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At this decibel rate, the city may soon go deaf

Jaipur: It was not only air Pollution that was alarmingly high in Jaipur during Diwali, but Noise Pollution too reached an all-time record in most zones in the city.

The entire city was exposed to almost double the level of permitted decibel sound on October 19 during both day and night. The decibel levels measured by the Rajasthan Pollution Control Board (RPCB) says that the worst-affected were silent zones—Civil Lines and Santokba Durlabji Hospital (SDM) zones. Both these zones registered 77.9 and 84.7 decibels, respectively, against the standard 40, says RPCB which released the report on Wednesday.

The RPCB measures Noise pollution at six zones with two each in silent, commercial and residential categories. While Civil Lines and SDM are silent zones, Mansarovar and Raja Park are in the commercial category, and Jawahar Nagar and Gandhi Nagar in the residential category.

The Chauti Chaupar zone, which covers most of the Walled City area, has been omitted this year due to the ongoing construction of the Metro line.

Noise pollution levels have risen from previous years, exposing the slew of efforts claimed by different agencies of the state to reduce the same. Firecrackers have been blamed for high decibel levels along with loud music played at several places on Diwali. RPCB officials, however, claimed that the noise pollution was not restricted to Diwali, Ganpati festival or Muharram. “It’s becoming a daily affair,” says a RPCB official.

Dr Tarun Ojha, ENT head of a private medical college in the city, said, “I received at least seven cases during Diwali facing difficulties in hearing due to acoustic trauma caused by loud sound of crackers. Two of them have suffered from sensorineural hearing loss. Now, it’s difficult for them to recover. Exposure to sudden single sound of more than 140 decibels causes damages to ear drums. If it damages the cochlear, then it’s not possible to repair the same.”

The high decibel sound in silent zones is a cause of concern, feel experts. It goes on unabated despite laws in place under the Noise Pollution (Regulation and Control) Rules, 2000. It clearly states that, “no horn shall be used in silent zones or during night time in residential areas except during a public emergency”. Hospitals, schools and verified government buildings fall under the category of silent zones. It also has the provision to prosecute offenders. A complaint can be filed at the police station.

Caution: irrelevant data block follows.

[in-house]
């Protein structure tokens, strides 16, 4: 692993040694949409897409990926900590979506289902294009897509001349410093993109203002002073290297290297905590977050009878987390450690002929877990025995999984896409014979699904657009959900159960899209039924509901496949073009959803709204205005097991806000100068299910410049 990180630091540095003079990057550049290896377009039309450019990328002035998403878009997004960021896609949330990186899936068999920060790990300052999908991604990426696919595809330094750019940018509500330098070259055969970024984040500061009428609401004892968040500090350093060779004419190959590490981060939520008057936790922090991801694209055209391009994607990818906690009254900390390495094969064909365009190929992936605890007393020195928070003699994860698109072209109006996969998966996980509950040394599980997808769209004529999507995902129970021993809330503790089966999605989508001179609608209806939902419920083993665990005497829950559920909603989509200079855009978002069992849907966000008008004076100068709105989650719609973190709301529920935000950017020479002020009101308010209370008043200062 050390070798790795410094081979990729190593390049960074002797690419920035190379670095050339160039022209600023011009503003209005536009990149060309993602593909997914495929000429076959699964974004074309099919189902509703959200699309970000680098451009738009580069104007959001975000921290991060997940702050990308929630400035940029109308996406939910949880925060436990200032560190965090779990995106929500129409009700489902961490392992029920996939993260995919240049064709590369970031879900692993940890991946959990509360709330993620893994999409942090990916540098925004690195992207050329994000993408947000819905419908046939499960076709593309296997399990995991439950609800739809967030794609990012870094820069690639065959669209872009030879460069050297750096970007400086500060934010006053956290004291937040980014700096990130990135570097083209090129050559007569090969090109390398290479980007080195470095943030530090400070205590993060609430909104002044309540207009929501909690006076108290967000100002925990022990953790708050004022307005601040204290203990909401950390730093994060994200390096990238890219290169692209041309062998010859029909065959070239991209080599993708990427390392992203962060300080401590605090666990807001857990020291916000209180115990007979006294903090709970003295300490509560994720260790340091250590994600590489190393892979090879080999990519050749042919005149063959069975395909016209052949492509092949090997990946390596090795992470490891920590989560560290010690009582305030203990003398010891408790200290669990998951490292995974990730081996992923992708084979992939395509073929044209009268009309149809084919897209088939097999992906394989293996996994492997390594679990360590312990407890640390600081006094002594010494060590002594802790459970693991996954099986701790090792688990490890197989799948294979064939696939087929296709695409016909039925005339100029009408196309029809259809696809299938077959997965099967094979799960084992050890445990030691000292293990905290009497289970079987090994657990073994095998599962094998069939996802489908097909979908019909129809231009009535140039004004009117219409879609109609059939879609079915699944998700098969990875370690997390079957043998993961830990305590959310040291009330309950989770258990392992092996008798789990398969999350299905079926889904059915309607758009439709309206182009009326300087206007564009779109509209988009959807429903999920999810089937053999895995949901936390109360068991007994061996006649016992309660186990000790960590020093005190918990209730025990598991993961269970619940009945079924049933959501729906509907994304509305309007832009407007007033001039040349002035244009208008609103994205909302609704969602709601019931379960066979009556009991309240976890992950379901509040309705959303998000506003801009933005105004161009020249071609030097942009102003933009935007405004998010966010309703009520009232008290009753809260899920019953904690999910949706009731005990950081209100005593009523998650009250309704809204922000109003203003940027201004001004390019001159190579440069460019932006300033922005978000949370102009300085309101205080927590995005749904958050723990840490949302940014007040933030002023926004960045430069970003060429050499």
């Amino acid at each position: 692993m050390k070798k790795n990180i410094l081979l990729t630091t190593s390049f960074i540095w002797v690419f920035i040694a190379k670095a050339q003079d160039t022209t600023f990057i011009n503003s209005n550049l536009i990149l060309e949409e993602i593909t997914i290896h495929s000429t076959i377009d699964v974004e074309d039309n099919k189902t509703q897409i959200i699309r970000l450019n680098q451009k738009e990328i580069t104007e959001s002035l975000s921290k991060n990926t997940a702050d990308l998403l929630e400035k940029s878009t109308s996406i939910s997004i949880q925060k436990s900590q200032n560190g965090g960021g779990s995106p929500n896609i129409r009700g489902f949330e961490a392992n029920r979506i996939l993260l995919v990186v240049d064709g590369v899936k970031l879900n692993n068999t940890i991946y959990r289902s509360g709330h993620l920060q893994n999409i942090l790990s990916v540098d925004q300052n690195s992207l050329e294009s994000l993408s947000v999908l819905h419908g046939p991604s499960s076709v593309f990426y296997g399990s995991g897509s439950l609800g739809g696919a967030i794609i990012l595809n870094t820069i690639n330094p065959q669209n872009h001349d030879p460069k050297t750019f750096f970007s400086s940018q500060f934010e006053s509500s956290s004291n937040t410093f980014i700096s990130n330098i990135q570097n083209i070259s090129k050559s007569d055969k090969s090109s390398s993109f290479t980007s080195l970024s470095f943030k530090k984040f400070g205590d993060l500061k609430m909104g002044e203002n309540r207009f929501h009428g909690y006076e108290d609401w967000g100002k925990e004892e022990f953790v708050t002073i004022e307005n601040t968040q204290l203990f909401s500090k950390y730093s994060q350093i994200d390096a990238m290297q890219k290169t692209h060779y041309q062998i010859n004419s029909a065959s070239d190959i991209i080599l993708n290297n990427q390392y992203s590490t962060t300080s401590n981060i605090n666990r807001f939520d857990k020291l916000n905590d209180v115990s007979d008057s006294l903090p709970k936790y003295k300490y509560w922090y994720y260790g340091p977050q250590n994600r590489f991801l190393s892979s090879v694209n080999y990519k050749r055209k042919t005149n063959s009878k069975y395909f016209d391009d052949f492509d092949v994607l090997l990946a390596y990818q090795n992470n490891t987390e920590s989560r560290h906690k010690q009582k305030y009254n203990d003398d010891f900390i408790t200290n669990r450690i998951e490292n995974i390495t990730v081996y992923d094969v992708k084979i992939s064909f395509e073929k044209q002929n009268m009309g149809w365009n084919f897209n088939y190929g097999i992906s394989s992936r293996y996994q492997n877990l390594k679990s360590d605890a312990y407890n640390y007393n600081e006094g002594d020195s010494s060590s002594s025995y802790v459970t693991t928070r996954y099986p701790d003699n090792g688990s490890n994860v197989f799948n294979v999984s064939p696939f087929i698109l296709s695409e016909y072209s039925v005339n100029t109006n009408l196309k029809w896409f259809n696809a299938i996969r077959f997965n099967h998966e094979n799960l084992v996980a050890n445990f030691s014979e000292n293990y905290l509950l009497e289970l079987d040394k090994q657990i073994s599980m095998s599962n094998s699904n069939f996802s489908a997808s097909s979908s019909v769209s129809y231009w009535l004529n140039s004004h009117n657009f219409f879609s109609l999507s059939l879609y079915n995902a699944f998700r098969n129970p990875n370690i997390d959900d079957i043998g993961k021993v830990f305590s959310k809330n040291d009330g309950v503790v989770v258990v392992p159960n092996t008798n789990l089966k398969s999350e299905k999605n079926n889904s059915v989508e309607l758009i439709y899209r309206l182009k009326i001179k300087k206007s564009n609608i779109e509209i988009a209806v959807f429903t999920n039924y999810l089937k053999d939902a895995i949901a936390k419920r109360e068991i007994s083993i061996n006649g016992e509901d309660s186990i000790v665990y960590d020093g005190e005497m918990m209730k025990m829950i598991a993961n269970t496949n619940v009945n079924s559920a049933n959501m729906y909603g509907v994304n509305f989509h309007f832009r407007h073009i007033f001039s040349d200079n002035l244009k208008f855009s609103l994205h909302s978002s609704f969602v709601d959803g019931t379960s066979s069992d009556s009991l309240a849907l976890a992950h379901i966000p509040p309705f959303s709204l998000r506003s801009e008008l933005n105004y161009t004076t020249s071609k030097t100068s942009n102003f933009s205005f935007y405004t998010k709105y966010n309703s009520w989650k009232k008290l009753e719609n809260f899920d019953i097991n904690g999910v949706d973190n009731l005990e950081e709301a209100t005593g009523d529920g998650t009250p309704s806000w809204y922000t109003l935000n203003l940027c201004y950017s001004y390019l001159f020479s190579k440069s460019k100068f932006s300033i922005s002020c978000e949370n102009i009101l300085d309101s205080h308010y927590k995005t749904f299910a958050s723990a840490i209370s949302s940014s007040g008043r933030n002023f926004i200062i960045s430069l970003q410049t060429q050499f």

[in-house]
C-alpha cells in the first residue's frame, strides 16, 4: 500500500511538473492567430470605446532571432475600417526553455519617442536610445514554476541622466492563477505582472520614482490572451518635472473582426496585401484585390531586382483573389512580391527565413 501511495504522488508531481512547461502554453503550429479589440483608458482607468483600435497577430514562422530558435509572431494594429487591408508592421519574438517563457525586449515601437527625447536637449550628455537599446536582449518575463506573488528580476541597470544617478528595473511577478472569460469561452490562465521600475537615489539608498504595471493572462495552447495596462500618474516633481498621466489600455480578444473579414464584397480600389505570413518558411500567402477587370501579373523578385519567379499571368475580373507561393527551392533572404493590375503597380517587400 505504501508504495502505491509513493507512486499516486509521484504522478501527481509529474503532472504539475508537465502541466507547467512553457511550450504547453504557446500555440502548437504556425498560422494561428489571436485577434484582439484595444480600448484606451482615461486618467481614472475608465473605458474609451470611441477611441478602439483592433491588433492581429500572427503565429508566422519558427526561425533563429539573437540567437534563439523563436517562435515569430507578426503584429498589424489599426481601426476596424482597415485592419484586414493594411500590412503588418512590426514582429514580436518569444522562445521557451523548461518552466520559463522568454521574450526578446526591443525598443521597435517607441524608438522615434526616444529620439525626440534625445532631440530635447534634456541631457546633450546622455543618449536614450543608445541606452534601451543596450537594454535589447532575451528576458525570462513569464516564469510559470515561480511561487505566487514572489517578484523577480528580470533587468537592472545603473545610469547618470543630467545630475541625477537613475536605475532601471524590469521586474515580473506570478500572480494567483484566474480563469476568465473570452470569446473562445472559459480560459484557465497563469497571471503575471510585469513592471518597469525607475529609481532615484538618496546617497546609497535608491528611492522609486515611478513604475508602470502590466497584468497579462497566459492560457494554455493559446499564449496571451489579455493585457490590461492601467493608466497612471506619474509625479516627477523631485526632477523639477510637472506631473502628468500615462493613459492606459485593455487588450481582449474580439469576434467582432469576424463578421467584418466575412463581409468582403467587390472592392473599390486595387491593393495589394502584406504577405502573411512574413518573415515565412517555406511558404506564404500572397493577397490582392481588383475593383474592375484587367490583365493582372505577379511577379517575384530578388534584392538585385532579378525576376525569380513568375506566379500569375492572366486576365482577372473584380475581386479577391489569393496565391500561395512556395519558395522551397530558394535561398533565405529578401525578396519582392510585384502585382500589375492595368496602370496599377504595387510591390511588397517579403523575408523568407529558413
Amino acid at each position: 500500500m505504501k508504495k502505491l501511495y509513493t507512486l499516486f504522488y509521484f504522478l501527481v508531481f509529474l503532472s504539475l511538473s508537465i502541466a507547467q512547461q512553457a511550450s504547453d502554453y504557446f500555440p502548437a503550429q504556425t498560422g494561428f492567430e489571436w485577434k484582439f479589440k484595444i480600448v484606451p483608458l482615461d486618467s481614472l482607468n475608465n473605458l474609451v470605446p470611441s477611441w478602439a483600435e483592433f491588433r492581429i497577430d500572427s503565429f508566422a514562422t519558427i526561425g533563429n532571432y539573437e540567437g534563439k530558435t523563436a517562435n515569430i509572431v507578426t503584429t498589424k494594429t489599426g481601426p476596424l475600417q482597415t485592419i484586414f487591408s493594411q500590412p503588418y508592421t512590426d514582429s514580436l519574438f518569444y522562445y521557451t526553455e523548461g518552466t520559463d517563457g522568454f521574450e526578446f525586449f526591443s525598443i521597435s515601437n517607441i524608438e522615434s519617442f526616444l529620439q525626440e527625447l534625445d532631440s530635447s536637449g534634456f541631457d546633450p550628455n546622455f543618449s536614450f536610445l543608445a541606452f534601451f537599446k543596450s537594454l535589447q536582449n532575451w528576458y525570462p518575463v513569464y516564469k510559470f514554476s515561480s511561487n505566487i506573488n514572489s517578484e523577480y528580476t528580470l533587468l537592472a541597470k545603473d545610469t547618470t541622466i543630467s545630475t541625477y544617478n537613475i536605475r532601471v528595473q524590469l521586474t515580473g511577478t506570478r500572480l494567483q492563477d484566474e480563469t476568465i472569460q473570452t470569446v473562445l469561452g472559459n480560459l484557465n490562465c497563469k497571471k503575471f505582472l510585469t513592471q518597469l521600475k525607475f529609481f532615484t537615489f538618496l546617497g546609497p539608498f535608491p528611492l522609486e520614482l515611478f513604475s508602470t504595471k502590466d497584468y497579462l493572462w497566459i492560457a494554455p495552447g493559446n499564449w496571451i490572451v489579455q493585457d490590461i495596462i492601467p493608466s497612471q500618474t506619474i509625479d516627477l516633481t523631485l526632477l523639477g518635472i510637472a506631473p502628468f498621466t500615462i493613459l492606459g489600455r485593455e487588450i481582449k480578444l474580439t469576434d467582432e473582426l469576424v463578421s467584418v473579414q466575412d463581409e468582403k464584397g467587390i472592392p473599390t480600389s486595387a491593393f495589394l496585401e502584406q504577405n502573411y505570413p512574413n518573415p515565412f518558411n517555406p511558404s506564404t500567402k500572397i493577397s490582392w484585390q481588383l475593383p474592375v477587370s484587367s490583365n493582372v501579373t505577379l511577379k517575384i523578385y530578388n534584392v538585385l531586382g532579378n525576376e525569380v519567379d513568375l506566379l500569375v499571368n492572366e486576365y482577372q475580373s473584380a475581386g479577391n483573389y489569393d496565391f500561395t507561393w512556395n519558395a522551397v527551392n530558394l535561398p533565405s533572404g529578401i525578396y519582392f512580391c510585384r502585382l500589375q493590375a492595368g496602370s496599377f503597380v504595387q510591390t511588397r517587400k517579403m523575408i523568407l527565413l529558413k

The rules also define the role of state as a competent body to take, “measures for abatement of noise, including noise emanating from vehicular movements, blowing of horns, bursting of sound emitting firecrackers, use of loudspeakers or public address system and sound producing instruments and ensure that the existing noise levels do not exceed the ambient air quality standards specified”. Several reports have estimated that almost 6% Indians suffer from hearing loss. It also says that the continuous exposure of noise above 60 decibels is harmful not only for hearing but also causes serious health problems—deafness, sleep disorders, etc.

As per a report, one kg of crackers burns 2kg of oxygen to release toxic gases. These include nitrogen dioxide, sulphur dioxide, carbon monoxide, CO2 and heavy metal oxides. “These are harmful and can aggravate respiratory diseases such as asthma, rhinitis, COPD, etc., even in healthy persons. Cracker fumes are dangerous for the old. During the last 3-4 days, I have across dozens of patients whose respiratory condition have worsened with cracker pollution,” says Dr Virendra Singh, former superintendent and respiratory diseases specialist, Sawai Man Singh Hospital.

What made the situation worse is the high air pollution level of 496 index value, measured in ‘Particle Matter 10’ (particles smaller than 10 microns), recorded in VKIA area followed by the densely-polluted Chandpole area with an index value of 483 PM10, as per figures released by the pollution control board.

Times View

Jaipur is quickly progressing towards becoming a ‘noisy city’. Both the administration and civil society, the two main stakeholders, have been callous and turned a blind eye to the rising noise pollution which is gradually turning into a health hazard. The administration can take a slew of measures under the Noise Pollution (Regulation and Control) Rules 2000 and prosecute offenders. But action has been selective or rare. In the absence of awareness drives, the civil society tolerates noise pollution of all sorts from their backyard to the roads. The state has to take the citizens along and launch mass awareness campaigns to fight the menace. The figures released by the Rajasthan Pollution Control Board (RPCB), which shows all the six zones of having registered high decibel levels, are ominous for the city.

Source : timesofindia



This post first appeared on Daily Kiran, please read the originial post: here

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